Equities could rise sharply if German chancellor Angela Merkel’s call for more fiscal union in the troubled eurozone is heeded and owing to a number of other positive forces such as lower bond yields and looser monetary policy, argues Brewin Dolphin's chief strategist, Mike Lenhoff.
If Merkel is able to convince French president Nicolas Sarkozy of the need to shift tax and spending sovereignty to the EU, this could be a major step towards convincing markets that the eurozone’s leaders are serious about tackling its debt woes, Lenhoff said in an investment note.
Uncertainty over the eurozone’s fate has acted as a drag on investor sentiment for much of the summer and autumn; in a recent briefing to journalists, Pictet, the Swiss private bank, said it was the greatest source of uncertainty in the world at present.
Lenhoff said a clear move by Merkel is a strong positive signal for equities.
“If Mrs Merkel gets her way with fiscal integration, market sentiment will be dramatically transformed. To say that equity markets, especially the banks, will have something to celebrate understates it. Fuelling the risk-on trade will be a big exit out of bond markets – and we don’t mean Italy’s,” he said.
Already, Lenhoff noted that the Italian bond market has rallied, with yields falling sharply last week and continuing to drop yesterday. (As of midday in the UK yesterday, the yield on the 10-year benchmark Italian bond was 6.16 per cent). Yields above 7 per cent have been regarded as the point at which a country is in a distressed state.
The rally in Italian bond prices, which move in the opposite direction to yields, followed the unveiling of Italian leader Mario Monti’s €30 billion (around $40.4 billion) austerity budget.
“Mrs Merkel has made her mind up and, like that other lady [Margaret Thatcher], she’s not for turning! The root of the problem needs tackling with nothing short of a transfer of fiscal sovereignty to the federal level. For Mrs Merkel, and the markets, here lies what is critical to credibly resolving the issue of eurozone debt sustainability and to ensuring budget discipline,” Lenhoff said.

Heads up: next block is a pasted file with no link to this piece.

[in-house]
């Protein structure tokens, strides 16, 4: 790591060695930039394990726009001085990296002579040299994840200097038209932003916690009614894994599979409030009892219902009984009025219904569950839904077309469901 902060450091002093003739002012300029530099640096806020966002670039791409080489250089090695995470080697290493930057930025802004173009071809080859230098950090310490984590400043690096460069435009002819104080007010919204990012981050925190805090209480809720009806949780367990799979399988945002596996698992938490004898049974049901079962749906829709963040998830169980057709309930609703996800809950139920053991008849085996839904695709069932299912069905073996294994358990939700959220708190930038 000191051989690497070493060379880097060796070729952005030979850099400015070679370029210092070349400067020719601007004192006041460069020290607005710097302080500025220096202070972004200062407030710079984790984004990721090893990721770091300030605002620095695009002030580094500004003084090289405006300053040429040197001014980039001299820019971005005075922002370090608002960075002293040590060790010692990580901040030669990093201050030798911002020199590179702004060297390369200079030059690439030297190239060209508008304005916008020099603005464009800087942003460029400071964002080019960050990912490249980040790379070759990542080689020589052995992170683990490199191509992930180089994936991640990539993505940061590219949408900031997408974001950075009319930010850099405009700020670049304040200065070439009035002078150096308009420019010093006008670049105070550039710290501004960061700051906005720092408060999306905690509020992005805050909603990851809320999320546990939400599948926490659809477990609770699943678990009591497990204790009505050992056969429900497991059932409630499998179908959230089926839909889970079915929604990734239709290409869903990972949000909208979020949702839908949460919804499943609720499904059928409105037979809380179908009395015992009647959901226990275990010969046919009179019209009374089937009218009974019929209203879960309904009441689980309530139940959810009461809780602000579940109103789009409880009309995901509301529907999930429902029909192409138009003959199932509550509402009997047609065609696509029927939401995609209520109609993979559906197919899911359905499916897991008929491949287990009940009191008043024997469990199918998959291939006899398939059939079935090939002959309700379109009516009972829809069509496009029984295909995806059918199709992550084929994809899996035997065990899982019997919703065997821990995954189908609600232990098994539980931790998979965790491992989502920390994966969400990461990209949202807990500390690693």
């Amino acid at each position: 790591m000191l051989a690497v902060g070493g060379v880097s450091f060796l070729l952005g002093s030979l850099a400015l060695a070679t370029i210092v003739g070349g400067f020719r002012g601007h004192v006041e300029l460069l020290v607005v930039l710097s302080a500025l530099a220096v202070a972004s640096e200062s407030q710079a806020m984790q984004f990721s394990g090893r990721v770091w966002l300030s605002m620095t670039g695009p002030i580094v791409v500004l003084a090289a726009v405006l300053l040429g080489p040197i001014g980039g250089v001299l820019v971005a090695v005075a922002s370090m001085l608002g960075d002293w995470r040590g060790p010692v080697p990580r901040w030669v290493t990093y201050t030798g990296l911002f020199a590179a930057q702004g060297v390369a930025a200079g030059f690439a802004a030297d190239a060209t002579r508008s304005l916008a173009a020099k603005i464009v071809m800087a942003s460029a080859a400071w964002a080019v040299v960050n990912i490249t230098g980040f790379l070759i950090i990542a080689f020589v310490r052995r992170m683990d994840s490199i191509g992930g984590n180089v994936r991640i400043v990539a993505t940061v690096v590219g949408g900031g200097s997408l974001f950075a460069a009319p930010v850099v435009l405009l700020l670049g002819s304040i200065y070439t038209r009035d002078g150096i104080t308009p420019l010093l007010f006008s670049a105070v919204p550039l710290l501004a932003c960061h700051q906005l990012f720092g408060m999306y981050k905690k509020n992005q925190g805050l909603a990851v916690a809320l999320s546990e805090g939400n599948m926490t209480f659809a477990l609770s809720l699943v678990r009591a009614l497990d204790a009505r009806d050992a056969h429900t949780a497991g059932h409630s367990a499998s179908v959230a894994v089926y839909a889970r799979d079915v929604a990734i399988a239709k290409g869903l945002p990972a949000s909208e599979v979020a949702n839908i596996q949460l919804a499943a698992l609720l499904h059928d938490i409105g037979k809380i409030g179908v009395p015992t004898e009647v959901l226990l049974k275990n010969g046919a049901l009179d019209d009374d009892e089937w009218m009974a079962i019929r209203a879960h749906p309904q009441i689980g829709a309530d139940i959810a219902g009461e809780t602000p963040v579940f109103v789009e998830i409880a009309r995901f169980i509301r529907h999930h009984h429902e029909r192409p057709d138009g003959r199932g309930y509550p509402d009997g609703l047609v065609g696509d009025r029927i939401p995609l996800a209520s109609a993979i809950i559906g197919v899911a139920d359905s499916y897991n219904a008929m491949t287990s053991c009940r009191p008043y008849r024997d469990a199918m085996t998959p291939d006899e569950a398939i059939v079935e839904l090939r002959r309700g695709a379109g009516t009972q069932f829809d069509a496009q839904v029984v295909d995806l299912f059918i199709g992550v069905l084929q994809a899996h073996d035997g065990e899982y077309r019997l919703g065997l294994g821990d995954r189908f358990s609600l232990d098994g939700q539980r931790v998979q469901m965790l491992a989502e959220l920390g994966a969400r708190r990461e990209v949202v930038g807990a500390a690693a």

Despite the so-far cool response from Sarkozy, Merkel has allies such as the Dutch, who have floated the idea of a commissioner for budgetary discipline in the eurozone with the role of overseeing national budgets and given powers to enforce fiscal rules, Lenhoff continued.
“It is either fiscal integration or a break-up of the eurozone and if Mrs Merkel succeeds at Friday’s EU summit meeting, much could fall into place,” he said.
“Having been blindsided by the eurozone sovereign debt crisis, a change in sentiment might also encourage the markets to focus on some of what has been going on elsewhere, like in the US where employment is growing, albeit slowly and modestly, but without any sign of faltering. Capacity utilisation is rising across industry,” he said.
Meanwhile, in China, where the country had been tightening policy, in some cases quite sharply, authorities were moving in the other direction, loosening the reserve requirement ratios for banks, said Lenhoff. He noted that Brazil has cut interest rates three times, with the most recent cut coming last week.
Some analysts have disputed the notion that China is loosening monetary controls with its move on reserve requirement ratios. Robin Parbrook, head of Asian equities at Schroders, said that while last week’s RRR cut supported expectations of monetary easing, he thinks markets will be disappointed by the pace of change.